Dinner was at Ristorante Bagni Delfino, a restaurant right on the docks that was open on Easter Sunday.  The staff was incredibly nice, and I must say the gratis pre-dinner prosecco was a nice touch.  After the sun set, the main square in Sorrento still felt lively, with many people out celebrating the holiday.  Everyone was dressed up and out with kids and loved ones, treating themselves to gelato or just enjoying the night lights.


For our last full day on the coast, we caught an early boat out to the Isle of Capri.  We hit a bump in the road, or should I say, a bump in the waves, as they felt reminiscent to the waves on our Thailand trip. Corey soothed me by telling me the waves were not nearly as rocky as we’d experienced before (which was true), and that we were ‘almost there’ numerous times even when we weren’t.  I admittedly found myself pumped with more adrenaline than I’d expected while on the boat so getting back on solid ground was a good start to being on the island.  Truthfully, the views didn’t compare to Positano, Amalfi or Ravello as we took the uphill walk to the town center. High end shops and small cafes line Piazza Umberto, the main plaza, where you’ll find many day-trippers.

We wandered to the Giardini di Augusto to look out on the Faraglioni, two distinct rock formations in the true blue sea.  Unfortunately, there weren’t boats being allowed into the Grotta Azzurra, as the waves were too choppy.  We hear the magnificent blue ocean is supposed to be unreal in this cavern.

We sat along the garden walls with our parma, olives, tomatoes, pesto and bread picnic lunch as many of the Capri eateries are expensive.  Corey treated himself to a ‘Capri Special’ drink: fresh orange juice with lemon granita.  It dawned on me that Capri Sun must be based on this very juice!  We traveled back down to the Marina Grande on the funicolar, a train that goes straight up and down the hill on one track (just like the one on the snowy mountains of Tignes).

O’ Parrucchiano had the most stunning ambiance.  It felt like dining in a magical citrus grove, and I asked that Corey propose to me again because it was such a fairytale.  Stick to the seafood dishes as my veal Milanese wasn’t much to write home about.  As we walked home from dinner, teems of people were spilling out of Gelateria Primavera so we had to try it…When in Rome? (the saying still applies even in Southern Italy, right?)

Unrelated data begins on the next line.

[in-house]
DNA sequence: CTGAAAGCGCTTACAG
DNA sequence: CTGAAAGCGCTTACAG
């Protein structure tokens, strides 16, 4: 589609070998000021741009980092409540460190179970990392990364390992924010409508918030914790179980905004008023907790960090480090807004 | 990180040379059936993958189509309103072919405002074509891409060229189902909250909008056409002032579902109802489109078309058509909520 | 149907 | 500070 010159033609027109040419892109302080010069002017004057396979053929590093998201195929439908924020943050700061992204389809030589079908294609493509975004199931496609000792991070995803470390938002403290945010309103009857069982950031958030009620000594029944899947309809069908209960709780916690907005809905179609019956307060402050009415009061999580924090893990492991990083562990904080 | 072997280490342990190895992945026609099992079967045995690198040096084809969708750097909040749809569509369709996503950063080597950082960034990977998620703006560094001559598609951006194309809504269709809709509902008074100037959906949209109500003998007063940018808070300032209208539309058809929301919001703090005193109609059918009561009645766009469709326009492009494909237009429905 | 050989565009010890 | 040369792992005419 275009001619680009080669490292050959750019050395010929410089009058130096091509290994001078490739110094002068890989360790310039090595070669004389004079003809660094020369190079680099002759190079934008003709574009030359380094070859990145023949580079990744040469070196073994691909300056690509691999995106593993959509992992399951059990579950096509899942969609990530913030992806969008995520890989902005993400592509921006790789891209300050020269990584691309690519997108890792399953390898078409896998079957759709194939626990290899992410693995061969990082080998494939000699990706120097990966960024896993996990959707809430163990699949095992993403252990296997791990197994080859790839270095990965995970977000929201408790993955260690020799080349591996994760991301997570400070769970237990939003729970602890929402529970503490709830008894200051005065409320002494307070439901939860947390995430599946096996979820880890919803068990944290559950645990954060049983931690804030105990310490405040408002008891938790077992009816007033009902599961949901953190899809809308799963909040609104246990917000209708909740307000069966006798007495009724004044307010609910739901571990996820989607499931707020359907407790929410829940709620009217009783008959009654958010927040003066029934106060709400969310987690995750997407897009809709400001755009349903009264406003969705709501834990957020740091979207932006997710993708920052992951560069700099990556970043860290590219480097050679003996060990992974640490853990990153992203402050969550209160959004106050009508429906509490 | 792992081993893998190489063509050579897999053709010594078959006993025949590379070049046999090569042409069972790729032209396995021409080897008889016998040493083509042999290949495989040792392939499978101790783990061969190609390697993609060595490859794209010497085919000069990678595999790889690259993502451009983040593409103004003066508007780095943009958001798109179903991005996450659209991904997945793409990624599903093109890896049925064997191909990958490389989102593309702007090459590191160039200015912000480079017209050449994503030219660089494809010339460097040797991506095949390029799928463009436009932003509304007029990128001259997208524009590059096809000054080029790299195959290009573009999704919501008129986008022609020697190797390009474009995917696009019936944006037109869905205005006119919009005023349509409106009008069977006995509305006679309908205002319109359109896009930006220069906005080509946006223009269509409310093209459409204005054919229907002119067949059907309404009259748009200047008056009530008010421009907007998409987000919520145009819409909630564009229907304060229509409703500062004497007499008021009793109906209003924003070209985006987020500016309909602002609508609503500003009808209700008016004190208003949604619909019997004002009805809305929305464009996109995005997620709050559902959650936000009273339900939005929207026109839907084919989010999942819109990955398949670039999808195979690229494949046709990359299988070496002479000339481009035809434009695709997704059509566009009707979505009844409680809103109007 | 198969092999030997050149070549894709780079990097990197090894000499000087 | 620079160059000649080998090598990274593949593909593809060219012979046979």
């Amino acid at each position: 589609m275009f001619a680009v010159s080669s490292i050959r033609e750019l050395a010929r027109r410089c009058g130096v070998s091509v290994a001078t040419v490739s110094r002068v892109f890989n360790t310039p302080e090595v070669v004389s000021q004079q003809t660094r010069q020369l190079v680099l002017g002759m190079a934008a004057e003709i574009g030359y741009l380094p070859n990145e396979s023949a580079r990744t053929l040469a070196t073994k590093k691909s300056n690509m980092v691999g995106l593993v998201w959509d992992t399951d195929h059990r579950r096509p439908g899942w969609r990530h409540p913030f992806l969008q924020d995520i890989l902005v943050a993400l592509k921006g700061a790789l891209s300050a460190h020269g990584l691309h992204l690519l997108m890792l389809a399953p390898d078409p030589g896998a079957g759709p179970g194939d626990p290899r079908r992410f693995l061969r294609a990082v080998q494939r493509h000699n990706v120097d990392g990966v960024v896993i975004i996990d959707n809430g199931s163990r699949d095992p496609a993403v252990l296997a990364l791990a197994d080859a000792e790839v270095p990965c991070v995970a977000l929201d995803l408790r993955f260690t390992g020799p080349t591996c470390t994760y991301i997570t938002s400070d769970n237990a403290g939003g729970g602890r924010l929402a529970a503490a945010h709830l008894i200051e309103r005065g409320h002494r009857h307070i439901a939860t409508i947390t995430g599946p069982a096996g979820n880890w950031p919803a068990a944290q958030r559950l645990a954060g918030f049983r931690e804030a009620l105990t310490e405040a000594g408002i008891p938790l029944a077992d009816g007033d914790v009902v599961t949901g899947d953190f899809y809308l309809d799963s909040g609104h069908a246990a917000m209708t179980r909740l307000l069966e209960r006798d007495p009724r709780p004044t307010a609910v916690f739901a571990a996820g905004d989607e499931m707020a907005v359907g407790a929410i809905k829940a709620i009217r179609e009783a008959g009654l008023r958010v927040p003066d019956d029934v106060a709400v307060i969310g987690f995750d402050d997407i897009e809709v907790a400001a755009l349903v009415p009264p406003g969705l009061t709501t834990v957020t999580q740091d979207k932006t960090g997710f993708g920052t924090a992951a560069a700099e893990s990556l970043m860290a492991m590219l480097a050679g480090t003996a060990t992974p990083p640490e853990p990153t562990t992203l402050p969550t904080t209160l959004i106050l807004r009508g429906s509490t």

Naples

A few people told us to skip Naples–that it wasn’t worth dedicating a night of our trip here.  But we liked seeing the different personality of this city.  Yes, it’s grittier than any locale on the Amalfi coast, but it’s also the third largest city in Italy.  It’s a mix of graffitied walls, and quaint restaurants, with neighborhoods that are definitely showing signs of change in many ways.

Our first day of walking was close to Piazza Dante.  The neighborhood lanes had two sides. The main strip, Via Dei Tribunali, was lined with pizza shops, souvenirs booths, and churches offering tours of the underground cities of Naples.  Off this main drag were dollar stores, tobacco carts, and drabber alleys brightened only with hanging laundry.

The central duomo’s interior was beautiful, and the plaza in front was a hangout for teens, and boys playing futbol. We participated in a slightly uneventful tour of the San Lorenzo Maggiore Scavi Museo to see the ancient market buried below the foundation of the church.  The fact that Naples has underground tunnels, markets, and piazzas is really neat, but the tour wasn’t too exciting…more of a tourist trap upon reflection.

Via Toledo is full of commercial shops like H&M and Adidas but this huge street does lead you right down to the water.  We stopped for a caffè nocciolato at Il Vero Bar del Professore, a cafe renowned for rich hazelnut cream coffee.  Before heading to the seaside, you pass the gorgeous Basilica Real Pontificia San Francesco da Paola.  Cars aren’t able to drive along the waterfront (Via Caracciolo and Via Partenope) and it was nice to see joggers in the evening, and friends strolling along enjoying the views of Capri and Mt Vesuvius in the distance (we were sure we were looking at one of these!)